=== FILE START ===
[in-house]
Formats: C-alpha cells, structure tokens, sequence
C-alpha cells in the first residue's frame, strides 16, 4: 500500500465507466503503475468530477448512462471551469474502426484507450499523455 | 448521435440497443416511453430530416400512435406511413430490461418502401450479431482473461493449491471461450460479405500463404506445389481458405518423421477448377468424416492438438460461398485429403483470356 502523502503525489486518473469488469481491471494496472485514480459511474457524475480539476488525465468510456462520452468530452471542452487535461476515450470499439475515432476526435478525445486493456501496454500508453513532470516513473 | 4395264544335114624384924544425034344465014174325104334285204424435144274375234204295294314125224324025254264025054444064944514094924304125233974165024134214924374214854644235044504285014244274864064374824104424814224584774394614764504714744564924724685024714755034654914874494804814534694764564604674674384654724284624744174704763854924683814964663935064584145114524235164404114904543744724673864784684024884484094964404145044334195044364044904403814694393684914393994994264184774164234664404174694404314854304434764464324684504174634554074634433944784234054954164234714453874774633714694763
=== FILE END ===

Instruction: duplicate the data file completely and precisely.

[in-house]
Formats: C-alpha cells, structure tokens, sequence
C-alpha cells in the first residue's frame, strides 16, 4: 500500500465507466503503475468530477448512462471551469474502426484507450499523455 | 448521435440497443416511453430530416400512435406511413430490461418502401450479431482473461493449491471461450460479405500463404506445389481458405518423421477448377468424416492438438460461398485429403483470356 502523502503525489486518473469488469481491471494496472485514480459511474457524475480539476488525465468510456462520452468530452471542452487535461476515450470499439475515432476526435478525445486493456501496454500508453513532470516513473 | 4395264544335114624384924544425034344465014174325104334285204424435144274375234204295294314125224324025254264025054444064944514094924304125233974165024134214924374214854644235044504285014244274864064374824104424814224584774394614764504714744564924724685024714755034654914874494804814534694764564604674674384654724284624744174704763854924683814964663935064584145114524235164404114904543744724673864784684024884484094964404145044334195044364044904403814694393684914393994994264184774164234664404174694404314854304434764464324684504174634554074634433944784234054954164234714453874774633714694763